During the treatment of CT clients’ there is a collaborative effort between the client and therapist. CT clients learn to gather and weigh information to restructure their core schemata. (Lecture, Week 5) REBT is based on the “assumption that cognitions, emotions, and behaviors interacts significantly and
Biopsychosocial Impact In this reflective account I will demonstrate the knowledge and understanding I gained from working with a service user in the community mental health setting where I had been based. The service user in question had a diagnosed of depression which was due to a stressful period in his life which had resulted in changes he was experiencing difficulties For this purpose I have chosen Gibbs (1988) reflective cycle (www.ahot) In compliance with the Nursing and Midwifery Council (2008) ( www.NMC) and the General Social Care Council code of conduct relating to client confidentiality (www.GSCC) I have changed the service users name and for the purpose of this reflective account I will refer to him as Albert. I was allocated the case of a gentleman of 72 who had previously been diagnosed with depression by his GP who had prescribed him anti depressants. Depression can be described as a range of symptoms and behaviours (Freeman, Gilliam, Shearin, Plamping 1997 page 15) which can indicate a mild to severe form of the illness which is usually expressed as sadness or worry and can affect an individuals daily activities (Freeman, Gilliam, Shearin, Plamping 1997 page 14). The symptoms include low or depressed mood, for the same two week period (Freeman, Gilliam, Shearin, Plamping 1997 page 14) which is accompanied by at least five other symptoms ranging from loss of interest or pleasure in normal activities, inability to concentrate, disturbed sleep, poor appetite, self hate and suicidal tendencies (Freeman, Gilliam, Shearin, Plamping 1997 page 14).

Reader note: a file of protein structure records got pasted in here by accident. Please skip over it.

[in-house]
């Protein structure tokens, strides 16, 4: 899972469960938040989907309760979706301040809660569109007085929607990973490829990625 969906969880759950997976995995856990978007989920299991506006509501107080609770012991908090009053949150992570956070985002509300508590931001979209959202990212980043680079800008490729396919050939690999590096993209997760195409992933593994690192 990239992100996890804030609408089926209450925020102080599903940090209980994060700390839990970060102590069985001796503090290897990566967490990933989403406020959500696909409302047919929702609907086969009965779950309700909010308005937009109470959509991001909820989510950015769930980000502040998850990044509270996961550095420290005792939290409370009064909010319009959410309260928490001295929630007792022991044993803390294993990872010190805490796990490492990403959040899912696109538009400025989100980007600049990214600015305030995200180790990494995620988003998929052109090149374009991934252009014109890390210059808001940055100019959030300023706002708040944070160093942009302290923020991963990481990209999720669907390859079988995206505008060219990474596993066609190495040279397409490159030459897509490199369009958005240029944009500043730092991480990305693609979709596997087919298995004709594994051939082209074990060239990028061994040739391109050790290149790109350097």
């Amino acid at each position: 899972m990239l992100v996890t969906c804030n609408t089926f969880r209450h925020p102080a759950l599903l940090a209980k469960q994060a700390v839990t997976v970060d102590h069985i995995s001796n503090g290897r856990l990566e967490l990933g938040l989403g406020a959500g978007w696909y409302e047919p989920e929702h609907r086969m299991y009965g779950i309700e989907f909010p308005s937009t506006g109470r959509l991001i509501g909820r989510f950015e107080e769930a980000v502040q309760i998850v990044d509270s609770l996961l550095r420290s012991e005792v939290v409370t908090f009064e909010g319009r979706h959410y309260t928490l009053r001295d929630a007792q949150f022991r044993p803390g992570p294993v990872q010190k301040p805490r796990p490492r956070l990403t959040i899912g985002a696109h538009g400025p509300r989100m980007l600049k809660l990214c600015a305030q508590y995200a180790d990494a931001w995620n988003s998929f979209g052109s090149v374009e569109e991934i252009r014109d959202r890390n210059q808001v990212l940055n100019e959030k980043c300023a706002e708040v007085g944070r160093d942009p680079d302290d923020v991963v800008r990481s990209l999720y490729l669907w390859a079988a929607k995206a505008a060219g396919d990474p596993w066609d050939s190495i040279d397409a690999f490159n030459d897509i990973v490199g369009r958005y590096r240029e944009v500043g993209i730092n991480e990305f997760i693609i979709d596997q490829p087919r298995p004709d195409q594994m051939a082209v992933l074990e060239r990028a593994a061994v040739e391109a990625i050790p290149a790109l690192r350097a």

“According to U.S. Department of Transportation statistics, 3,331 people were killed and 387,000 more injured in crashes involving a distracted driver in 2011” (Herzog, 2011). This tells us that driving and texting is clearly killing and injuring people. Car accidents can cause physical and emotional distress. In the film family members were showing signs of emotional and physical distress by hitting the arm rest on the chair and when talking repeatedly about how they can’t say things that they want their child to do. It was difficult for some to tell the story of the accident because they were in so much pain and frustration.
As a health care professional trained in different approach, I assessed my client based on the theory and learning experience that I have had. The client was been diagnosed with dementia, limited mobility, and inadequate verbal communication. I undertook a full assessment to a client with a sacral pressure sore. Assessment using observation was been completed to the sacral area, and graded the level of pressure ulcer using the Braden scale. The nurse mentor was been informed about the type of dressing and intervention that should be provided to the client, along with the explanation with the rationale to the procedure that I have decided to use.
EVALUATE THE CLAIM THAT PERSON-CENTRED THERAPY OFFERS THE THERAPIST ALL THAT HE/SHE WILL NEED TO TREAT CLIENTS INTRODUCTION In approaching this assignment, I researched the theory through various different sources behind Person-Centred Therapy and how the concept was developed. I have attempted to give a background of Carl Rogers theory of human psychology and how from this he formulated the six core conditions for Person-Centred Therapy before providing my own evaluation of whether Person-Centred Therapy provides all the tools required for a therapist to successfully treat their client. The concept of Person-Centred Therapy was developed by an American Psychologist called Carl Rogers during the 1940s and 1950s. The approach of Person-Centred Therapy was borne out of Carl Rogers theory of human personality – in that each person naturally strives from birth to achieve their full potential. Carl Rogers believed that every living thing - human beings included - had an inbuilt life force to self-actualise and to develop their own potential as fully as possible.